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Month of Blog, Day 4: Your Favorite Book

(I have so much fun writing these blogs that I might just knock out a few of them in succession, without waiting until the next day! This is fun! Thanks, Adrienne!)

I will be the first to admit that it is very easy to choose P&P as my favorite book. It's a very popular book, and has spawned about a gazillion different spin-offs (my favorite being the British series, "Lost in Austen") and movie adaptations (nothing beats the Colin Firth one, by the way!), and there are just legions of girls and women alike who are swooning for their own Mr. Darcy.

Yes, I acknowledge the "chick lit" and "romance" aspects of the novel, because there's no getting around that. It's a good love story, and women just LOVE the period costumes and the proper language and dainty teacups and embroidered cushions and stuff like that.

But it's too easy to reduce P&P to just a love story. To do so is to completely detract from Austen's talent as a writer and observer of human nature. Any idiot can put together a captivating romance. Yes, Austen wrote period love stories, but embedded in these love stories is social commentary - about the military, the economy, the role of women, the role of men, the importance of literacy and exercise, fashion, society, familial relations, etc - and it's written in sharp, witty, intelligent prose. Austen's use of the English language is absolutely perfect. I know that Austen's novels have been fodder for insipid rom-coms, and people who've never really studied her would like to think of her novels as being shallow romance, but that could not be further from the truth.

P&P is perhaps Austen's most beloved novel, because Elizabeth Bennet is spunky and independent and playful. (BTW, people like to think of Elizabeth as a modern girl, but she really wasn't. She was very much a believer in the rules of propriety and she stays firmly in-bounds.) She challenges Mr. Darcy, she steps up to him, and he falls in love with her for it, and eventually they get married, yay.

Okay, but also take a look at the importance of marriage in a society like that - marriage was pretty much a girl's only option. And in a family like the Bennets, where there are only girls and none of them can inherit the family home, it becomes a necessity to marry a guy who can support you. Elizabeth faces the problem of whether she should marry for comfort or marry for love (and luckily for her, that actually no longer is a problem by the end of the book). Look at the other marriages in the novel for contrast - there needs to be a balance of love (passion), respect, and financial security for a happy marriage in Austenland, and the marriages that lack any of those components are not painted favorably.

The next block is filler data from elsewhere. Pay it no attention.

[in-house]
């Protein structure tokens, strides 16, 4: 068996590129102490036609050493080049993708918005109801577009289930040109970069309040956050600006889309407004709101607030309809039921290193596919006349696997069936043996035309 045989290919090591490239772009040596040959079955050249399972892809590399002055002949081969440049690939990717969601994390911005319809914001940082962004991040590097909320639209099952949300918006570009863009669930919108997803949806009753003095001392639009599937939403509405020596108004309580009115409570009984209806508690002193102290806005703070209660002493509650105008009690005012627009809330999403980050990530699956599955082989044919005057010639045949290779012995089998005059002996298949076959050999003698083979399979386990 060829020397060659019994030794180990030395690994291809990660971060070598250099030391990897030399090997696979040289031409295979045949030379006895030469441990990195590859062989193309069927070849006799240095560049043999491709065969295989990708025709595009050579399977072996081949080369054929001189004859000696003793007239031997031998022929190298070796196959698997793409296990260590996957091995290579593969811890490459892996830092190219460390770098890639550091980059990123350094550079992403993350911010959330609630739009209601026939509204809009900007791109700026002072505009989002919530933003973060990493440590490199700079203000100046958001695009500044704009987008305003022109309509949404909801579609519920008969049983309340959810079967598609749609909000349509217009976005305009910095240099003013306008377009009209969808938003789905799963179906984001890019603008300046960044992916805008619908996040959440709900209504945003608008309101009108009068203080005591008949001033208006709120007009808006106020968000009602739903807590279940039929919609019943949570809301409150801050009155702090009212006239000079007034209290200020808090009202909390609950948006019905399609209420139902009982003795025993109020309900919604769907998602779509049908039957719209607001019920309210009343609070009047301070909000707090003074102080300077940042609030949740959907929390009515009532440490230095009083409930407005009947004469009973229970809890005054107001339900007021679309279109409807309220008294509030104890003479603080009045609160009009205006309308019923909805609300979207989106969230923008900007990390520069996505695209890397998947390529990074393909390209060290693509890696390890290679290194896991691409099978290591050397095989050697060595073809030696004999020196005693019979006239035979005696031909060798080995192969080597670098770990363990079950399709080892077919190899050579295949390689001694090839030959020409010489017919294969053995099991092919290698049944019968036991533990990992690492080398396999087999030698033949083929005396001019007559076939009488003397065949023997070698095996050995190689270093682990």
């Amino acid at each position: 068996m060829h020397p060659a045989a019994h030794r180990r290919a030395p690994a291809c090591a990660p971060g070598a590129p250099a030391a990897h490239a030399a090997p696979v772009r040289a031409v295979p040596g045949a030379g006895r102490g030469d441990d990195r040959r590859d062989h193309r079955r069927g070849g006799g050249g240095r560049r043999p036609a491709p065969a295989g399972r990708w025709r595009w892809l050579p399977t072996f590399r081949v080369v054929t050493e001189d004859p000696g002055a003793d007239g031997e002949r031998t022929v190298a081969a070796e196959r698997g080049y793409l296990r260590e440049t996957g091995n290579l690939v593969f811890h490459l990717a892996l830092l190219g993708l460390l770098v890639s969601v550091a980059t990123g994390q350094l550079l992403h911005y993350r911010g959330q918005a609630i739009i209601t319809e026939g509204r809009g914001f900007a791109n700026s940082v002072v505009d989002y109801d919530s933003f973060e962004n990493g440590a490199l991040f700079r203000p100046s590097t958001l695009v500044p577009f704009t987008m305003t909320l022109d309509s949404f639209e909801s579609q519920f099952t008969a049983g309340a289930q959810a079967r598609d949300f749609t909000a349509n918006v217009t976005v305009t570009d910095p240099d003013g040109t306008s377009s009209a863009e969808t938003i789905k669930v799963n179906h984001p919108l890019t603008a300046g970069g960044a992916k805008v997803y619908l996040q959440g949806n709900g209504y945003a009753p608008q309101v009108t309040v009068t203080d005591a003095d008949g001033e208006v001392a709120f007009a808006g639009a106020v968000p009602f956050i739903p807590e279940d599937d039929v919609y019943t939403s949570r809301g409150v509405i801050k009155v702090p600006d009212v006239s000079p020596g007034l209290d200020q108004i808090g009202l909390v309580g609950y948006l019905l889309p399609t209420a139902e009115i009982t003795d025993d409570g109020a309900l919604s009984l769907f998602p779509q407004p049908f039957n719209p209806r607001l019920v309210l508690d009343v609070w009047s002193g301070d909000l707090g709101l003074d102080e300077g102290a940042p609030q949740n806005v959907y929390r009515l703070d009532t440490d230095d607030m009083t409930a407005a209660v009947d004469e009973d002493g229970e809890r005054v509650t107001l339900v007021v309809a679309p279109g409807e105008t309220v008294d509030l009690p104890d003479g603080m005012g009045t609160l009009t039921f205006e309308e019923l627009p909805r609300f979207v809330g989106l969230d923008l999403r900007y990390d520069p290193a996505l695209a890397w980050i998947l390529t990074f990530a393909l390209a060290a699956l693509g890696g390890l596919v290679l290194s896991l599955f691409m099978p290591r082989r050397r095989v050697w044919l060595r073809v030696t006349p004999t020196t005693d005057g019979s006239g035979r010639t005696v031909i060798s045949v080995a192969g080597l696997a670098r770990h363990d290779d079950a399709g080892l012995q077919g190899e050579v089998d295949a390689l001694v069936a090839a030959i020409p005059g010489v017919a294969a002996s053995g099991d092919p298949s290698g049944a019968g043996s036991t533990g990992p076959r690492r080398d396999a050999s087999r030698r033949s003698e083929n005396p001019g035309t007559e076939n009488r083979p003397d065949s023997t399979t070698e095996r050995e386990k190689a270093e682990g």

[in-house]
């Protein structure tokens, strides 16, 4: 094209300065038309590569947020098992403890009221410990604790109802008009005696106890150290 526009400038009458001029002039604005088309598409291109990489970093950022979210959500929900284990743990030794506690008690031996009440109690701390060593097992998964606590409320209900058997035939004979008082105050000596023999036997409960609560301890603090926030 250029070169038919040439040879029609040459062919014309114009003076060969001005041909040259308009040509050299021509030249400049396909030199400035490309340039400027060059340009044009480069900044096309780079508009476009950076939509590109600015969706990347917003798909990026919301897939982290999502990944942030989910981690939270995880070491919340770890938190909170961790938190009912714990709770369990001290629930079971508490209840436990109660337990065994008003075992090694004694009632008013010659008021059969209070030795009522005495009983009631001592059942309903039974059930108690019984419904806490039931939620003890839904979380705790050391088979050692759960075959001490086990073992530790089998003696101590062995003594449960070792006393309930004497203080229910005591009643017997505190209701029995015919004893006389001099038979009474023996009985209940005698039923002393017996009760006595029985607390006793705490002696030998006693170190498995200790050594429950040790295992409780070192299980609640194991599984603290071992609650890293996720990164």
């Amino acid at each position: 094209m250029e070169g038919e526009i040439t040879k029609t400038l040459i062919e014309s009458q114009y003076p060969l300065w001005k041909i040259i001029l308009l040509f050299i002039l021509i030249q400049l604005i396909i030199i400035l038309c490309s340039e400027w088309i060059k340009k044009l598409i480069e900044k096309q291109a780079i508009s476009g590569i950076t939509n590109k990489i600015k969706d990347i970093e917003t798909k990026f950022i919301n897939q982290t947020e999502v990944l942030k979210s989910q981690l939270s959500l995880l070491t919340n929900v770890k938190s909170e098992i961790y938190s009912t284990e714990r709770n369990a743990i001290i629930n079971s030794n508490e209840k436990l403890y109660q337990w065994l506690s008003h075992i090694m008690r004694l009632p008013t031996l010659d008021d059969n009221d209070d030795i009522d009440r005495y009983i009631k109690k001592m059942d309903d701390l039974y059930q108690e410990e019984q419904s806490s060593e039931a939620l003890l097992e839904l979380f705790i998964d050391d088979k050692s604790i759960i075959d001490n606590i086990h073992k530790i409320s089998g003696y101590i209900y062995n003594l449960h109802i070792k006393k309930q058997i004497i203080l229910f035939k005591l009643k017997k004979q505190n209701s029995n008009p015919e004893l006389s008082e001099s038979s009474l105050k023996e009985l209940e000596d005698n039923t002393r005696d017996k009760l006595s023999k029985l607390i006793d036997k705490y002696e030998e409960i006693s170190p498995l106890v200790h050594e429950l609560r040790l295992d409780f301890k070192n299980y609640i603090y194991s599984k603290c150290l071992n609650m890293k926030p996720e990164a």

People like to think of P&P as being chick-lit, and yes the heroines are female, but you shouldn't overlook her characterization of men. Austen wasn't a feminist who believed that men and women should have equal power. (In fact, Lydia, who makes her own sexual choices in the novel and in that sense actually behaves more like a modern woman than Elizabeth, is totally hated.) In P&P, it's when men fail to fulfill their given roles that things fall apart. Take Mr. Bennet, for example. He's a lousy father and authority figure. Yes, we love him because he's funny and he makes fun of his wife and younger daughters who are all idiots, but objectively, he's not doing a good job of making good decisions on behalf of his household. Take Mr. Collins, who is an obsequious little monkey to his patron, Lady Catherine De Bourgh. Even take Mr. Bingley, who easily influenced by Mr. Darcy and his two sisters in regards to marrying Jane Bennet! Austen seems to be saying, "Hey! If you want to be in charge of us wimmins, then stand up and be men, goddammit! Stop effing up!" (Okay, she would NOT use that kind of language. But you get my point.)

There are so many layers to peel away with P&P, and every time I re-read it, I pick up on new things. Yes, at the end of the day, my heart flutters when Mr. Darcy says "You must allow me to tell you how ardently I admire and love you," (yes I typed that from memory) but it isn't JUST that. It's also all the intellectual English-major stuff that's in there too. And that's why it's my favorite book. It's beloved by both trashy romance novel readers and snobby Ivy League scholars alike, by both men and women alike. Austen is one of the most treasured British authors of all time for a reason.

And by the way, here's my Master's thesis.


  1. This disappoints me! Why does everyone love this book so much? I often use this book as a description of my least favorite book of all time. It's like reading a romantic comedy - so predictable.

  2. Dude, did you not read a single word I just wrote? I just explained how P&P is so much MORE than just a romantic comedy. Anyone who reads P&P purely for plot is missing out on like 90% of what makes it so genius.


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